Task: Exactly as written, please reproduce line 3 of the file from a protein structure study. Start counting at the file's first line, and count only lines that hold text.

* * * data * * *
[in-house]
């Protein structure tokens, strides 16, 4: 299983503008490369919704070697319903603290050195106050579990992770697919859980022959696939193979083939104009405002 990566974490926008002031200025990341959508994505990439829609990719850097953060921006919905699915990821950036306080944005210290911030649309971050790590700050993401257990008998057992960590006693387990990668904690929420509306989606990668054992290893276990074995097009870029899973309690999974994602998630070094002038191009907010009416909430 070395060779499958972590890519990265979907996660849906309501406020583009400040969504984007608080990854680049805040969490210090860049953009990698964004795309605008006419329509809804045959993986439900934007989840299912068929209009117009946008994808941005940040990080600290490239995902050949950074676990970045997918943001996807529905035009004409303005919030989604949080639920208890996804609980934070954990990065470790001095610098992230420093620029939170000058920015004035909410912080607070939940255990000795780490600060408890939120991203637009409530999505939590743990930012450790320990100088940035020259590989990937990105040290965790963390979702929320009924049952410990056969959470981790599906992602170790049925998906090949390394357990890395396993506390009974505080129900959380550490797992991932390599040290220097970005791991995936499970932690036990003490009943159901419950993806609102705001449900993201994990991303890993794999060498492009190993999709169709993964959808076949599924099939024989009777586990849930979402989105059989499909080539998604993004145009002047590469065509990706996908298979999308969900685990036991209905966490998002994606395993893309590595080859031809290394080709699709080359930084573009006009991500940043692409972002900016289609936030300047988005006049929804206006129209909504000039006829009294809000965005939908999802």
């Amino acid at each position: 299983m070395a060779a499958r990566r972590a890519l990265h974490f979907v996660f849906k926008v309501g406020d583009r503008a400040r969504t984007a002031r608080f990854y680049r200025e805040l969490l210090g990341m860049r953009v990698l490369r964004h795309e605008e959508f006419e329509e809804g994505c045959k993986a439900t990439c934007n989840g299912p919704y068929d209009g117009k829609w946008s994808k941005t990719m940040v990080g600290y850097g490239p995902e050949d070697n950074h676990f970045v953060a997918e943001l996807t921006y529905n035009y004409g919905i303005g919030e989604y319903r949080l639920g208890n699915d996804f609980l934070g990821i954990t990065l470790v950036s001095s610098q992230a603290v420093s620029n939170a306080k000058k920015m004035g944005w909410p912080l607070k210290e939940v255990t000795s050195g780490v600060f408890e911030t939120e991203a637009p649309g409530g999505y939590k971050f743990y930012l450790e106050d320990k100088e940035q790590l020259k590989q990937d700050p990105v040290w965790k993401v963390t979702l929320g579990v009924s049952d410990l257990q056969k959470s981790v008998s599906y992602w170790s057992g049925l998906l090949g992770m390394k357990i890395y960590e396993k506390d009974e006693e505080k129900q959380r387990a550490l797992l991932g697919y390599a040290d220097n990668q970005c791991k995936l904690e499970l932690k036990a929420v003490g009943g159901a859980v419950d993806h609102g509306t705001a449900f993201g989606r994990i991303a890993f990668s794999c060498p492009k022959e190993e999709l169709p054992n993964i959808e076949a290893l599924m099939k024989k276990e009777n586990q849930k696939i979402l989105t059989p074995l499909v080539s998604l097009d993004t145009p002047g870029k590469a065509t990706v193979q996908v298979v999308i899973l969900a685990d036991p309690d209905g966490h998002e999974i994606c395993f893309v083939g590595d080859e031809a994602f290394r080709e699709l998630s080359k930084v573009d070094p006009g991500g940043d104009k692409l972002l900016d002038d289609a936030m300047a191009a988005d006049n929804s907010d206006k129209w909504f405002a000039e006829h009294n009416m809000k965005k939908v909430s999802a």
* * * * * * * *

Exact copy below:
């Amino acid at each position: 299983m070395a060779a499958r990566r972590a890519l990265h974490f979907v996660f849906k926008v309501g406020d583009r503008a400040r969504t984007a002031r608080f990854y680049r200025e805040l969490l210090g990341m860049r953009v990698l490369r964004h795309e605008e959508f006419e329509e809804g994505c045959k993986a439900t990439c934007n989840g299912p919704y068929d209009g117009k829609w946008s994808k941005t990719m940040v990080g600290y850097g490239p995902e050949d070697n950074h676990f970045v953060a997918e943001l996807t921006y529905n035009y004409g919905i303005g919030e989604y319903r949080l639920g208890n699915d996804f609980l934070g990821i954990t990065l470790v950036s001095s610098q992230a603290v420093s620029n939170a306080k000058k920015m004035g944005w909410p912080l607070k210290e939940v255990t000795s050195g780490v600060f408890e911030t939120e991203a637009p649309g409530g999505y939590k971050f743990y930012l450790e106050d320990k100088e940035q790590l020259k590989q990937d700050p990105v040290w965790k993401v963390t979702l929320g579990v009924s049952d410990l257990q056969k959470s981790v008998s599906y992602w170790s057992g049925l998906l090949g992770m390394k357990i890395y960590e396993k506390d009974e006693e505080k129900q959380r387990a550490l797992l991932g697919y390599a040290d220097n990668q970005c791991k995936l904690e499970l932690k036990a929420v003490g009943g159901a859980v419950d993806h609102g509306t705001a449900f993201g989606r994990i991303a890993f990668s794999c060498p492009k022959e190993e999709l169709p054992n993964i959808e076949a290893l599924m099939k024989k276990e009777n586990q849930k696939i979402l989105t059989p074995l499909v080539s998604l097009d993004t145009p002047g870029k590469a065509t990706v193979q996908v298979v999308i899973l969900a685990d036991p309690d209905g966490h998002e999974i994606c395993f893309v083939g590595d080859e031809a994602f290394r080709e699709l998630s080359k930084v573009d070094p006009g991500g940043d104009k692409l972002l900016d002038d289609a936030m300047a191009a988005d006049n929804s907010d206006k129209w909504f405002a000039e006829h009294n009416m809000k965005k939908v909430s999802a």